Since i've been playing 13th Age i've noticed the emphasis of my prep time steer steadily away from mapping, and managing minutia (as 3.5 and 4e required) to focusing on broader strokes and modular elements that might appear in my campaign.
I've started to use a flow diagram for railroaded areas (such as dungeons) ensuring that each point (representing an encounter) has multiple places to enter/exit to/from and modular sheets with bullet points of info for more sandbox areas. (see here about "Jaquaying" your dungeon layout)
Im too worried about drawing a huge dungeon layout and spending time mapping each and every corridor (although i'll do it where it makes sense) - generally my players are bored of it and want to get straight to the action or story. We zoom out and roleplay the journey and zoom back in when the actions dictates. Remember the montage where indy travels across the world with the red lines shooting across the map? Kinda like that. But with dungeons.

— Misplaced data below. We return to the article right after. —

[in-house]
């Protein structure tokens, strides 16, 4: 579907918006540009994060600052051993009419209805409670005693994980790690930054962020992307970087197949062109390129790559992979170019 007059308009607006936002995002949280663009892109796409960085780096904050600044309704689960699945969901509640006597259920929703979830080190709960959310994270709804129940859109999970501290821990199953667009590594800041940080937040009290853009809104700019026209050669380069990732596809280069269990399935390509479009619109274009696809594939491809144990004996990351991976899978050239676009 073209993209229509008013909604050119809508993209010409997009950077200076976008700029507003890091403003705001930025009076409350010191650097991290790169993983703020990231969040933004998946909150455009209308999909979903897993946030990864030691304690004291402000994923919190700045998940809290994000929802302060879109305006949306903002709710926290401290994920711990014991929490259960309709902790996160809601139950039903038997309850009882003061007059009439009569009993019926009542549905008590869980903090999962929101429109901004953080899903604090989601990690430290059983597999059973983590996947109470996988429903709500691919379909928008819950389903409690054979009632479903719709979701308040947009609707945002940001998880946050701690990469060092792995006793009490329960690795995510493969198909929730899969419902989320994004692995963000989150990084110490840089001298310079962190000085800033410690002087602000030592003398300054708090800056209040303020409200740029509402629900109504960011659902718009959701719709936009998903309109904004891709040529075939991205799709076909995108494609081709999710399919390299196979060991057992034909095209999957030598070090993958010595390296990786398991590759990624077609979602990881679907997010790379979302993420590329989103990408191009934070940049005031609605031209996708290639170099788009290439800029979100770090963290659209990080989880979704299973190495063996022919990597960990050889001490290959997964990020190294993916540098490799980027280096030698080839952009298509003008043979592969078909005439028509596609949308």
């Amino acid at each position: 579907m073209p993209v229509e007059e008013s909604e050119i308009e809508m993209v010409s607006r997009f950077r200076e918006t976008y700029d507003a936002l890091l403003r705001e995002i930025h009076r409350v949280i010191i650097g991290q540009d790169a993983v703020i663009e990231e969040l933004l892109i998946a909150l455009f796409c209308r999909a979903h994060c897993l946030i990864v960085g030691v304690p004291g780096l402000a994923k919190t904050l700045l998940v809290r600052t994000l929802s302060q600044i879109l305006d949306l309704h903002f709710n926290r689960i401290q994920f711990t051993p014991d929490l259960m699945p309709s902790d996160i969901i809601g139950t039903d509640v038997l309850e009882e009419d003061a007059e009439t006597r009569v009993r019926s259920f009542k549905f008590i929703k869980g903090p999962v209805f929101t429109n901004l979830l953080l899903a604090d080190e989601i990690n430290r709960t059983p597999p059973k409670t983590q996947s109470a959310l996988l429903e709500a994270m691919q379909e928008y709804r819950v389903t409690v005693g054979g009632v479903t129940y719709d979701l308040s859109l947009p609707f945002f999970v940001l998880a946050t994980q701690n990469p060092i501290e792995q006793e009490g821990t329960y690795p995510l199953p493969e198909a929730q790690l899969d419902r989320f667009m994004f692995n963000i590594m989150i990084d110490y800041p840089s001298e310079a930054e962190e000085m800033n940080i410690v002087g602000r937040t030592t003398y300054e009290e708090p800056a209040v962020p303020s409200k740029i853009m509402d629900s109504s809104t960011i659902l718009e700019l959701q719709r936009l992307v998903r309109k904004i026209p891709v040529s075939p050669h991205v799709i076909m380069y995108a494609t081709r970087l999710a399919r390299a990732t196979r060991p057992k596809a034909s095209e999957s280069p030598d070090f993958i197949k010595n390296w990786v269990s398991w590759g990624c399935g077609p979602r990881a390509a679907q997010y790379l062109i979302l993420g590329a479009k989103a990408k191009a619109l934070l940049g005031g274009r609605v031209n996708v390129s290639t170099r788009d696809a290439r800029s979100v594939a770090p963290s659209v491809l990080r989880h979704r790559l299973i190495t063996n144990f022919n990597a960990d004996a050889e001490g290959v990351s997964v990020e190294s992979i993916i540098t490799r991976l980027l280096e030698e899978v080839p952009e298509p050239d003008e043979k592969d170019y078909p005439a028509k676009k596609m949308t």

Why does this work? I focus on the drama, cut off the fat and keep the juicy stuff. It works for my group, they aren't interested in micromanaging rations or the journey. Its about what happens when they get there and as long as they felt like they've travelled they're happy.